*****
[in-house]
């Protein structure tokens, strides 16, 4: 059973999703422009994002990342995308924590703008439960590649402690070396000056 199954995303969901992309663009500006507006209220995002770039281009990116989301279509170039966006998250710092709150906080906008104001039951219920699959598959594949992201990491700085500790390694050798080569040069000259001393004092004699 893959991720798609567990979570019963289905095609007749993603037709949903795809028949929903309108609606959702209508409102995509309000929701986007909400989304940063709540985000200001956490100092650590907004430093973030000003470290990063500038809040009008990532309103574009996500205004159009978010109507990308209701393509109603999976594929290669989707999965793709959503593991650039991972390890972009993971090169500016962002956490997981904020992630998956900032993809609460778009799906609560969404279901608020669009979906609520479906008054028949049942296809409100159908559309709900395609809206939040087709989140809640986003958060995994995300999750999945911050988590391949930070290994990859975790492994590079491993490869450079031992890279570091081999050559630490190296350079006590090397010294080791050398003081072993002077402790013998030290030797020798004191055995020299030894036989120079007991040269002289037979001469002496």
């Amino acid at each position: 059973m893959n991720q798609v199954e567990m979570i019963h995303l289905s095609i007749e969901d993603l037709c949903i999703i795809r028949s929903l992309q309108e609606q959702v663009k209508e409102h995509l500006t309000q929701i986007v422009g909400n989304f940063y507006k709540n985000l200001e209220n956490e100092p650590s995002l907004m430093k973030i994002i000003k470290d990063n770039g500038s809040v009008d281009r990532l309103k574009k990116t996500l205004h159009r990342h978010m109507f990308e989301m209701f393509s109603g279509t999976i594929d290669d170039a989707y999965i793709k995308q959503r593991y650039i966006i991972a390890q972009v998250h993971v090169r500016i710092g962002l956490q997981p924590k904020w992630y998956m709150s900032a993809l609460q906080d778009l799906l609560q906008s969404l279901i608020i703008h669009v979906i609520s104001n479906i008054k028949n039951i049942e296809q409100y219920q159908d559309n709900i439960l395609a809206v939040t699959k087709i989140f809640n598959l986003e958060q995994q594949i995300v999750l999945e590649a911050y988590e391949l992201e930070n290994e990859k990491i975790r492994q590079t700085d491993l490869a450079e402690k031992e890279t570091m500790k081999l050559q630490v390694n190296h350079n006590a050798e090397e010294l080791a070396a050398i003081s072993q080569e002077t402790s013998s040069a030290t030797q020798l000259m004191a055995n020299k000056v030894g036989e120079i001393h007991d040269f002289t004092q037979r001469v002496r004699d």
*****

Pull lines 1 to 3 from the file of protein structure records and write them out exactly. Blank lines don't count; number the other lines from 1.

[in-house]
């Protein structure tokens, strides 16, 4: 059973999703422009994002990342995308924590703008439960590649402690070396000056 199954995303969901992309663009500006507006209220995002770039281009990116989301279509170039966006998250710092709150906080906008104001039951219920699959598959594949992201990491700085500790390694050798080569040069000259001393004092004699 893959991720798609567990979570019963289905095609007749993603037709949903795809028949929903309108609606959702209508409102995509309000929701986007909400989304940063709540985000200001956490100092650590907004430093973030000003470290990063500038809040009008990532309103574009996500205004159009978010109507990308209701393509109603999976594929290669989707999965793709959503593991650039991972390890972009993971090169500016962002956490997981904020992630998956900032993809609460778009799906609560969404279901608020669009979906609520479906008054028949049942296809409100159908559309709900395609809206939040087709989140809640986003958060995994995300999750999945911050988590391949930070290994990859975790492994590079491993490869450079031992890279570091081999050559630490190296350079006590090397010294080791050398003081072993002077402790013998030290030797020798004191055995020299030894036989120079007991040269002289037979001469002496």
């Amino acid at each position: 059973m893959n991720q798609v199954e567990m979570i019963h995303l289905s095609i007749e969901d993603l037709c949903i999703i795809r028949s929903l992309q309108e609606q959702v663009k209508e409102h995509l500006t309000q929701i986007v422009g909400n989304f940063y507006k709540n985000l200001e209220n956490e100092p650590s995002l907004m430093k973030i994002i000003k470290d990063n770039g500038s809040v009008d281009r990532l309103k574009k990116t996500l205004h159009r990342h978010m109507f990308e989301m209701f393509s109603g279509t999976i594929d290669d170039a989707y999965i793709k995308q959503r593991y650039i966006i991972a390890q972009v998250h993971v090169r500016i710092g962002l956490q997981p924590k904020w992630y998956m709150s900032a993809l609460q906080d778009l799906l609560q906008s969404l279901i608020i703008h669009v979906i609520s104001n479906i008054k028949n039951i049942e296809q409100y219920q159908d559309n709900i439960l395609a809206v939040t699959k087709i989140f809640n598959l986003e958060q995994q594949i995300v999750l999945e590649a911050y988590e391949l992201e930070n290994e990859k990491i975790r492994q590079t700085d491993l490869a450079e402690k031992e890279t570091m500790k081999l050559q630490v390694n190296h350079n006590a050798e090397e010294l080791a070396a050398i003081s072993q080569e002077t402790s013998s040069a030290t030797q020798l000259m004191a055995n020299k000056v030894g036989e120079i001393h007991d040269f002289t004092q037979r001469v002496r004699d």